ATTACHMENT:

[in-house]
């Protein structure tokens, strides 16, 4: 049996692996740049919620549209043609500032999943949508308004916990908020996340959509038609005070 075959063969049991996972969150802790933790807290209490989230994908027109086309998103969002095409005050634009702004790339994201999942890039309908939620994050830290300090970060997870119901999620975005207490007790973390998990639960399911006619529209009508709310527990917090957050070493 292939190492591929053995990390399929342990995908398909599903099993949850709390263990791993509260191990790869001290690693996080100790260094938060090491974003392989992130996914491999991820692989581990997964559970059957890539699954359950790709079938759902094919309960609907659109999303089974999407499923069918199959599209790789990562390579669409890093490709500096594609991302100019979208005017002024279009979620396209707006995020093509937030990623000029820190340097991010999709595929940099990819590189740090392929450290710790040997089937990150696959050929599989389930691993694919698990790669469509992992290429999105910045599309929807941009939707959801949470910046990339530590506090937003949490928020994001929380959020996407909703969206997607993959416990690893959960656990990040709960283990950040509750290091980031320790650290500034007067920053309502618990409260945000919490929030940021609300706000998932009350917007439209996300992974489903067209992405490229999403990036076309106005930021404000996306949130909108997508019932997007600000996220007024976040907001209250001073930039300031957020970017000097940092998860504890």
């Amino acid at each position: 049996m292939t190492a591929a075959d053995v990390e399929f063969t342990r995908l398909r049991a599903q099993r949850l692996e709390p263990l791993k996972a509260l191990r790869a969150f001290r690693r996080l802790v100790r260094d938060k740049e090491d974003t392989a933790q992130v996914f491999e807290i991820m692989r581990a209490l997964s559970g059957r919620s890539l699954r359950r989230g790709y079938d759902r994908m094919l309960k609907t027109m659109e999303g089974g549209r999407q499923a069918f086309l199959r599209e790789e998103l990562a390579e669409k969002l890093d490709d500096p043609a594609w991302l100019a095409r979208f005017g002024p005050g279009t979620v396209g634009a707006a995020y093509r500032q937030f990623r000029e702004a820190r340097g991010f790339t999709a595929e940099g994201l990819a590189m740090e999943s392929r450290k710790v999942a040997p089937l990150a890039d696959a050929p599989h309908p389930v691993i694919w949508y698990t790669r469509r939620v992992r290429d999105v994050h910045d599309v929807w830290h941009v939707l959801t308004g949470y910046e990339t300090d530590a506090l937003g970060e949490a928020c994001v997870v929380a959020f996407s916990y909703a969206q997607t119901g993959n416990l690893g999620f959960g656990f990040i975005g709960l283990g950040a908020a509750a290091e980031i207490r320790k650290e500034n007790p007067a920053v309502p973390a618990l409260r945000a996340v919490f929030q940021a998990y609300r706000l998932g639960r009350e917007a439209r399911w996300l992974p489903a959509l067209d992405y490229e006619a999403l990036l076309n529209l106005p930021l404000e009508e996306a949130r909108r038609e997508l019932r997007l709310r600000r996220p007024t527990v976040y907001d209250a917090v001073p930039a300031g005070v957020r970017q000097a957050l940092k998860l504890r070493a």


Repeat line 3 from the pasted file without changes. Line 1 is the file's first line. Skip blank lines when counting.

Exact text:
């Amino acid at each position: 049996m292939t190492a591929a075959d053995v990390e399929f063969t342990r995908l398909r049991a599903q099993r949850l692996e709390p263990l791993k996972a509260l191990r790869a969150f001290r690693r996080l802790v100790r260094d938060k740049e090491d974003t392989a933790q992130v996914f491999e807290i991820m692989r581990a209490l997964s559970g059957r919620s890539l699954r359950r989230g790709y079938d759902r994908m094919l309960k609907t027109m659109e999303g089974g549209r999407q499923a069918f086309l199959r599209e790789e998103l990562a390579e669409k969002l890093d490709d500096p043609a594609w991302l100019a095409r979208f005017g002024p005050g279009t979620v396209g634009a707006a995020y093509r500032q937030f990623r000029e702004a820190r340097g991010f790339t999709a595929e940099g994201l990819a590189m740090e999943s392929r450290k710790v999942a040997p089937l990150a890039d696959a050929p599989h309908p389930v691993i694919w949508y698990t790669r469509r939620v992992r290429d999105v994050h910045d599309v929807w830290h941009v939707l959801t308004g949470y910046e990339t300090d530590a506090l937003g970060e949490a928020c994001v997870v929380a959020f996407s916990y909703a969206q997607t119901g993959n416990l690893g999620f959960g656990f990040i975005g709960l283990g950040a908020a509750a290091e980031i207490r320790k650290e500034n007790p007067a920053v309502p973390a618990l409260r945000a996340v919490f929030q940021a998990y609300r706000l998932g639960r009350e917007a439209r399911w996300l992974p489903a959509l067209d992405y490229e006619a999403l990036l076309n529209l106005p930021l404000e009508e996306a949130r909108r038609e997508l019932r997007l709310r600000r996220p007024t527990v976040y907001d209250a917090v001073p930039a300031g005070v957020r970017q000097a957050l940092k998860l504890r070493a």